Martin said it was an incredible ride with a lot of national sports exposure and experience.

“I genuinely believe that having small market experience is crucial for young journalists,” she said.

From there, Martin took the job at 11Alive, WXIA-TV in Atlanta where much is expected daily.

“I am never not busy at work, especially in a sports market like Atlanta,” she said. “I’m always either live on location, turning a feature story, aiming to break sports news, anchoring shows, or working on long-form projects.”

Martin hosts a 30-minute sports show every Sunday called “Sports Extra,” featuring several guests who have in-depth conversations about sports teams in the market.

“Traditionally, it has been radio personalities, former athletes and beat writers in the market,” she said. “This year, I’ve started to push the show a step further and get coaches, current athletes and general managers on to keep the rotation of guests exciting.”

She also created her own podcast called “Married to the Game,” for which she “interviews coaches’ and athletes’ wives to show the side of sports the average fan never gets to hear from.”

“I am a football coach’s wife,” she said, “so it is easy for me to be empathetic towards the difficult, but an incredible lifestyle that comes with that.”

Martin said challenges in her industry include traveling a lot for work, and many companies don’t pay beginning journalists well compared to the long hours they put in. She often works until midnight or later and on holidays. Free weekends are rare in sports, she said.

Her advice to other industry professionals: Find what makes you unique and use that to your advantage.

“Find your own voice,” she said. “Oftentimes, when you’re just getting started as a journalist, you try to replicate what someone else is doing or has done. The moment you find your own voice is when you can start honing in on your craft and pushing yourself to new heights professionally.”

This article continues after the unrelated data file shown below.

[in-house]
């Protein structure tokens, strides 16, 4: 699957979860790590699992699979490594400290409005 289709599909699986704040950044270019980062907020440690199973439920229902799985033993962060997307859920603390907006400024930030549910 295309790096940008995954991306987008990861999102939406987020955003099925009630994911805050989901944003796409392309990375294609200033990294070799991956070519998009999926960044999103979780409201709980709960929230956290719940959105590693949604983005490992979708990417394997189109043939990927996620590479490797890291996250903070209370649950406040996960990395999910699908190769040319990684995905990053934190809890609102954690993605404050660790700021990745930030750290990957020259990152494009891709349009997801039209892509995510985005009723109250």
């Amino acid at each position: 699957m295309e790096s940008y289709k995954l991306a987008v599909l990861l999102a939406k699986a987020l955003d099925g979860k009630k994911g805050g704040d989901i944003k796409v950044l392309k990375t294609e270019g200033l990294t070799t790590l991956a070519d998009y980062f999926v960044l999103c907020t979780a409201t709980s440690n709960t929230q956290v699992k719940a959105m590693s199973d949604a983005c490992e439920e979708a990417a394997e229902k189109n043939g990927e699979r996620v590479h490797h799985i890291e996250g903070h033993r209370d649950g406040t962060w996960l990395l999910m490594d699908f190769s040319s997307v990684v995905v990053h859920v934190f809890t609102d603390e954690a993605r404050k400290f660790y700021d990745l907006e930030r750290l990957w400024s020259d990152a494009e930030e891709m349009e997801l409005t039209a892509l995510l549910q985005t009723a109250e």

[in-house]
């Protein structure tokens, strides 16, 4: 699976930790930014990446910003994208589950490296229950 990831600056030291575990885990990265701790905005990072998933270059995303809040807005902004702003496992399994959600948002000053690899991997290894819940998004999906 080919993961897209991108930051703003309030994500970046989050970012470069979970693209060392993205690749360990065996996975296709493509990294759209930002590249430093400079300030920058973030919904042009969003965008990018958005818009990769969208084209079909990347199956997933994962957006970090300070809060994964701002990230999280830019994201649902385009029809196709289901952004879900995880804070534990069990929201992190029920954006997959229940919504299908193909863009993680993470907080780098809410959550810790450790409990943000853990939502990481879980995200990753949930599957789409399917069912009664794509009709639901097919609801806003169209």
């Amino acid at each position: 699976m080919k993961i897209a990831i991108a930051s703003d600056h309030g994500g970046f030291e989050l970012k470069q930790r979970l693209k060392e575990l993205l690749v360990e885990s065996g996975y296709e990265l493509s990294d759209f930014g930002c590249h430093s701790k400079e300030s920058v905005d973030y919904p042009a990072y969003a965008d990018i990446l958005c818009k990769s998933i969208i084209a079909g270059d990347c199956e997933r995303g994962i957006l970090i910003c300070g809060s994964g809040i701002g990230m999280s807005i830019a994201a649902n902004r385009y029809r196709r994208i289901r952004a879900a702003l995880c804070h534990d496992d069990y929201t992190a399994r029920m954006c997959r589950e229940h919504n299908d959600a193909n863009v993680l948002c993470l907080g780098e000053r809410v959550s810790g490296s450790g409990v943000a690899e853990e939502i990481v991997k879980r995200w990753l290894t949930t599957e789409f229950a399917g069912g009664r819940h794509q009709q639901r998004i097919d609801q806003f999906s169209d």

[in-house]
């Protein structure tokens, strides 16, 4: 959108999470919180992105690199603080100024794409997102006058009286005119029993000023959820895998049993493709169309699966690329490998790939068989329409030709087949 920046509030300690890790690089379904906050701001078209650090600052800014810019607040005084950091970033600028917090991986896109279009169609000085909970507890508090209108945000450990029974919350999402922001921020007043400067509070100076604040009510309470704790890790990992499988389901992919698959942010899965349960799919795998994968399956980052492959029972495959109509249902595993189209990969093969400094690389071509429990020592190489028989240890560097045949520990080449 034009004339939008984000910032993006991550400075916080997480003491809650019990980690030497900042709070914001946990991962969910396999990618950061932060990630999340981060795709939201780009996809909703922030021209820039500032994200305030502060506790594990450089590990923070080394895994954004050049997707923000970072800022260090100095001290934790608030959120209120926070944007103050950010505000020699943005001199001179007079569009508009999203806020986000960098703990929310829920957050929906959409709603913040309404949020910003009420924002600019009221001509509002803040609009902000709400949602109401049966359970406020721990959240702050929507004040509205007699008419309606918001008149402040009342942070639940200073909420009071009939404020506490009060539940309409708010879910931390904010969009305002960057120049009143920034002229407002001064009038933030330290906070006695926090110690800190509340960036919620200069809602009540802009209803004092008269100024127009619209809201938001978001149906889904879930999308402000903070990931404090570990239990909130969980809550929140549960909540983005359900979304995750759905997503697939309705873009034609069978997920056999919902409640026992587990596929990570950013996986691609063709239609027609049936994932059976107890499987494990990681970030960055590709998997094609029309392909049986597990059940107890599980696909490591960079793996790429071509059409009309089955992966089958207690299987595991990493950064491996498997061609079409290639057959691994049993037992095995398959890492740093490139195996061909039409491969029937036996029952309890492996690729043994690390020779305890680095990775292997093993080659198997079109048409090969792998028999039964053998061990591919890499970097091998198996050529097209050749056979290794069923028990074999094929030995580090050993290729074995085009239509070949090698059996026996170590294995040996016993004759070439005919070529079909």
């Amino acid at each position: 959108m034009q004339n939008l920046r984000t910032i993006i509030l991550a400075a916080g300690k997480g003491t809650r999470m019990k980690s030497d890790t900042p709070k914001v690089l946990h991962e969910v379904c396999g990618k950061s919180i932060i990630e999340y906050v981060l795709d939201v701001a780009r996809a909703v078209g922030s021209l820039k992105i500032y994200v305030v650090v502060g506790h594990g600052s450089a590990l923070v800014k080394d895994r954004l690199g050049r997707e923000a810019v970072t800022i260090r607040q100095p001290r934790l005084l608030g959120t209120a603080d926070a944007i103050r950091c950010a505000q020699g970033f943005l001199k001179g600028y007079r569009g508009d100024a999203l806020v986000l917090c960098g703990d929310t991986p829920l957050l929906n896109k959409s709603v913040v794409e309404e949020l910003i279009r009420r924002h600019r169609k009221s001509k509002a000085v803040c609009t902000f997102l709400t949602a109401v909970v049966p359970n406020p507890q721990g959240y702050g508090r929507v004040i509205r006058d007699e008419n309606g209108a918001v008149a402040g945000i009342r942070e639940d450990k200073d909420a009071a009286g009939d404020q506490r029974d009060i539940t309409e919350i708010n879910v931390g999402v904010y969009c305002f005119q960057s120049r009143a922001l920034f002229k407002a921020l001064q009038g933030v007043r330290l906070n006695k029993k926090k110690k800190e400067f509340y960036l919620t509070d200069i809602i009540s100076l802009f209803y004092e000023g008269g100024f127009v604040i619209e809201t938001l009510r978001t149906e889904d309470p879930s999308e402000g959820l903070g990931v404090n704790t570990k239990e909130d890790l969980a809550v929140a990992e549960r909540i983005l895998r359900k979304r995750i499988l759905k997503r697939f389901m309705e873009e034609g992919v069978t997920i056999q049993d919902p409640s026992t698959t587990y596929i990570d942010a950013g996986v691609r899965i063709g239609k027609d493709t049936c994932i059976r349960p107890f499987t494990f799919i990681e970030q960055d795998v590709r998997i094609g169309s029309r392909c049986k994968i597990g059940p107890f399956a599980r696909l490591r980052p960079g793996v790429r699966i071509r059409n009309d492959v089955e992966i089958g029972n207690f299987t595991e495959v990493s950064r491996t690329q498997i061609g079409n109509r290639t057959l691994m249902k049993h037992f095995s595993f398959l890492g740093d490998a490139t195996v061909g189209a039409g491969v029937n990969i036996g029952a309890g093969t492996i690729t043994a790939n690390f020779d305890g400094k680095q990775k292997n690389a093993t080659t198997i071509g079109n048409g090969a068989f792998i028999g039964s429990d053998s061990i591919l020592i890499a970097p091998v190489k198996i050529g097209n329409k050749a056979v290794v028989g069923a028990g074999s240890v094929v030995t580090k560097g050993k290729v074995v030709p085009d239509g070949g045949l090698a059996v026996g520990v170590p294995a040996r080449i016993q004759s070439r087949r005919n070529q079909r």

Tip #2: Jump out of your comfort zone often.

“It only helps you become more well-rounded as a journalist,” she said. “Don’t take yourself too seriously. I am as passionate as they come when it comes to sports journalism, and I truly hope that’s evident by you watching even two minutes of my work, but I am incredibly blessed to do this every day.

“It’s a lot of work. I’ve worked incredibly hard to get to where I am and where I know I’m going. But I’m talking about sports and meeting incredible people every day. This job is rewarding and fun, and I hope you remember that, especially when it gets hard.”

Her advice to students: Throw yourself at every opportunity that arises in college.

“That also means not putting yourself in one box when it comes to journalism,” she said. “Bosses want to know you can do it all these days. The more people you can connect with and show that you’re driven and eager to learn, the better off you are when it comes to getting a job.”

Another tip for students is: Always be willing to take criticism.

“It’s how you will grow,” she said. “Understand that this job takes tremendous sacrifice. I graduated in 2014, and after this football season will be the first time in my entire career I will have Friday and Saturday off. Sports are on the weekends. Sports happen on holidays. It’s incredibly rewarding, but just make sure you’re passionate about it.”

Her last tip: Be kind.

“Above all else, kindness wins in this industry,” she said. “It helps you break stories, build relationships, and climb the ladder in this wild business. I love talking to young, aspiring journalists, so please reach out to me.”

You can find Martin on LinkedIn.